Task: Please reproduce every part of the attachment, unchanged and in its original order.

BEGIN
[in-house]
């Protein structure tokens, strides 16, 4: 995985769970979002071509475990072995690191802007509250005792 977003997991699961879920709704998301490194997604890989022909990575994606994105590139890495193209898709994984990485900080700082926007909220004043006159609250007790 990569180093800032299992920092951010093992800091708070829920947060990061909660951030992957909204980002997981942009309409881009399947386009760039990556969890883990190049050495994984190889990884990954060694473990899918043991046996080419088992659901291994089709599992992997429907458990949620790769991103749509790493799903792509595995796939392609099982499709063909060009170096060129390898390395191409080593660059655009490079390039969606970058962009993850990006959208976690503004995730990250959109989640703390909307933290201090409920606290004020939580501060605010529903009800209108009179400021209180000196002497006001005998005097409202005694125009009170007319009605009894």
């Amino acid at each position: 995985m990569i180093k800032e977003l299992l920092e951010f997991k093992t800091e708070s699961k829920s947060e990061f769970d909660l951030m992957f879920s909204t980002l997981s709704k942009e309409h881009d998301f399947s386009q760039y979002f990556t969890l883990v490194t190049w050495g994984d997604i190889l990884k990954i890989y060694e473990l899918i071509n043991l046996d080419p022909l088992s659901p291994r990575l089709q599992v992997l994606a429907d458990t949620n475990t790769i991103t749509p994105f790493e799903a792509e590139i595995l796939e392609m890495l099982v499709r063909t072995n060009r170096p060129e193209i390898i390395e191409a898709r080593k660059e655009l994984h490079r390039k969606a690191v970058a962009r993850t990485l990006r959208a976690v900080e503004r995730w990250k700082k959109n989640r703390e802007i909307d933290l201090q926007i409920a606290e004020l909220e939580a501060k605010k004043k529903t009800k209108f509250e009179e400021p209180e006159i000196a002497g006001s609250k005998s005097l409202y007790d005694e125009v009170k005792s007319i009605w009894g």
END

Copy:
[in-house]
């Protein structure tokens, strides 16, 4: 995985769970979002071509475990072995690191802007509250005792 977003997991699961879920709704998301490194997604890989022909990575994606994105590139890495193209898709994984990485900080700082926007909220004043006159609250007790 990569180093800032299992920092951010093992800091708070829920947060990061909660951030992957909204980002997981942009309409881009399947386009760039990556969890883990190049050495994984190889990884990954060694473990899918043991046996080419088992659901291994089709599992992997429907458990949620790769991103749509790493799903792509595995796939392609099982499709063909060009170096060129390898390395191409080593660059655009490079390039969606970058962009993850990006959208976690503004995730990250959109989640703390909307933290201090409920606290004020939580501060605010529903009800209108009179400021209180000196002497006001005998005097409202005694125009009170007319009605009894």
């Amino acid at each position: 995985m990569i180093k800032e977003l299992l920092e951010f997991k093992t800091e708070s699961k829920s947060e990061f769970d909660l951030m992957f879920s909204t980002l997981s709704k942009e309409h881009d998301f399947s386009q760039y979002f990556t969890l883990v490194t190049w050495g994984d997604i190889l990884k990954i890989y060694e473990l899918i071509n043991l046996d080419p022909l088992s659901p291994r990575l089709q599992v992997l994606a429907d458990t949620n475990t790769i991103t749509p994105f790493e799903a792509e590139i595995l796939e392609m890495l099982v499709r063909t072995n060009r170096p060129e193209i390898i390395e191409a898709r080593k660059e655009l994984h490079r390039k969606a690191v970058a962009r993850t990485l990006r959208a976690v900080e503004r995730w990250k700082k959109n989640r703390e802007i909307d933290l201090q926007i409920a606290e004020l909220e939580a501060k605010k004043k529903t009800k209108f509250e009179e400021p209180e006159i000196a002497g006001s609250k005998s005097l409202y007790d005694e125009v009170k005792s007319i009605w009894g």